Transfers of power are special, but politics is not ultimate
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Forty years ago I attended my first Inauguration Day. For the occasion I bought a suit.
I was 20 years old and working for a Republican congressman from Arizona, Eldon Rudd, back in the day when lawmakers hired people like me for speedy typing skills and some shorthand. I attended college at night. I remember now the unmatched excitement I had in that suit, a wool tweed blazer and pencil skirt, and setting off across the street with colleagues from the Longworth House Office Building to the Capitol, careless of the cold wind.
We roamed the East Front, watched the military color guard practice its drills and a regiment dressed in Colonial-era regalia heaving its muskets. Then we found our way to the West Front, the National Mall already filling with people behind us. We had special passes giving us seats in a section beneath the inaugural podium. We wore no permanent ID badges at that time, and I remember barricades but no metal detectors. I remember being close enough to see Ronald Reagan’s face move as he took the oath of office, to hear him compare America to a shining city on a hill, and to feel then that it was.
Tension has to remain part of holding open the “people’s house” while also protecting it.
The 2021 inauguration, taking place inside a military cordon with a fraction of the onlookers, could not have been more different—made necessary by a pandemic and the Jan. 6 attack on the Capitol.
But those alterations don’t change what’s important: that Inauguration Day represents the triumph of the institutions of our democracy over any one leader or party. It reminds us the wheels of democracy turn slowly but surely. The mob of a few weeks before wanted a swift revocation of electoral results, but hours later those wheels were turning again.
Reagan in his 1981 address called inauguration “a commonplace occurrence … and nothing less than a miracle.” That is why the world watches too. Ever since John Adams handed power to Thomas Jefferson in 1801 and departed Washington, the globe momentarily pauses to see whether a peaceful handover to a rival will happen in so powerful a place.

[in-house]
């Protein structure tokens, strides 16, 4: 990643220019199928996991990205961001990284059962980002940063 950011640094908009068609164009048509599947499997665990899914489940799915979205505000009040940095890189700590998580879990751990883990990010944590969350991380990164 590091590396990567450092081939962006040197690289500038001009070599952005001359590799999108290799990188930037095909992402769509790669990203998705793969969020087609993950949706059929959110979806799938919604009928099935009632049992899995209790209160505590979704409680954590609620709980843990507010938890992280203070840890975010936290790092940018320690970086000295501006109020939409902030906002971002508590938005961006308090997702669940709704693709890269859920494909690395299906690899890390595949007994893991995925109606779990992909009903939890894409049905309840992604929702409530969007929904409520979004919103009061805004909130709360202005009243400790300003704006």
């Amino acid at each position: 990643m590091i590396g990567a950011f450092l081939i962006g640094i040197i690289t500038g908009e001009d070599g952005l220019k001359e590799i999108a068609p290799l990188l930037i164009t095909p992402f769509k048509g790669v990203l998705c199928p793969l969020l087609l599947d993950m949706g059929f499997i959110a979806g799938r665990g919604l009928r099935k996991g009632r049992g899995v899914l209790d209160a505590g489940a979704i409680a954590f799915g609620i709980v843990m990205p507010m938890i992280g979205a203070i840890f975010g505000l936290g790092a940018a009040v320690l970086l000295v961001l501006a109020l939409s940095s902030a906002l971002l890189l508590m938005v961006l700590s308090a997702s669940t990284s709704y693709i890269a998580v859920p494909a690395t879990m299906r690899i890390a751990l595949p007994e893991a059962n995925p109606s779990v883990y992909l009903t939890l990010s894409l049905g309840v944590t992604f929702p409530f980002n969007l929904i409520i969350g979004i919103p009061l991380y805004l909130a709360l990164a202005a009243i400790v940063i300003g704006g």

Dangers are never far away. I was at my desk in the Longworth building two months after Reagan’s inauguration when Capitol Police officers came to say, “The president has been shot.” The area went into lockdown, and for hours it was unclear what was happening. We know now that the president’s deputies prepared but never signed letters to invoke the 25th Amendment as surgeons operated to remove a bullet lodged near Reagan’s heart.
The assassination attempt, attacks from Libyan terrorists, and of course 9/11 forever changed working life on Capitol Hill. They made normal metal detectors and searches, even lockdowns. Tension has to remain part of holding open the “people’s house” while also protecting it. It’s why we have to take seriously the threat of January’s assault, work to regain trust in our institutions, and throw the doors open to examine yet another new government.
We can do that without obsessing over politics or investing in it at the expense of civic and church life. In my heady days treading the halls of Congress, who was shaping my life? Not the president of the United States, much as I admired Reagan. Friends and colleagues who invited me to lectures and Bible studies were sowing life-changing seeds.
I was a new believer, for the first time living away from home and family, restless, ambitious, and open to temptations. When I arrived in Washington, I’d never been to a Bible study, I lacked Christian disciplines, and I didn’t know how to begin finding a church.
In God’s providence, my boss was a late-in-life Catholic convert who hired among his staff believing Catholics, engaging Southern Baptists, and a hyper--extroverted charismatic evangelical. They invited me to their lunchtime Bible studies and to lectures from luminaries like Francis Schaeffer, whose books I began devouring.
I met rooted Christian thinkers whose testimonies I admired, including Richard Wurmbrand and Chuck Colson. But it was my day-to-day friends who enveloped me in the aroma of Christ, who gave me lasting treasures. That’s the work we can all do wherever we are, and it made my commonplace life miraculous.
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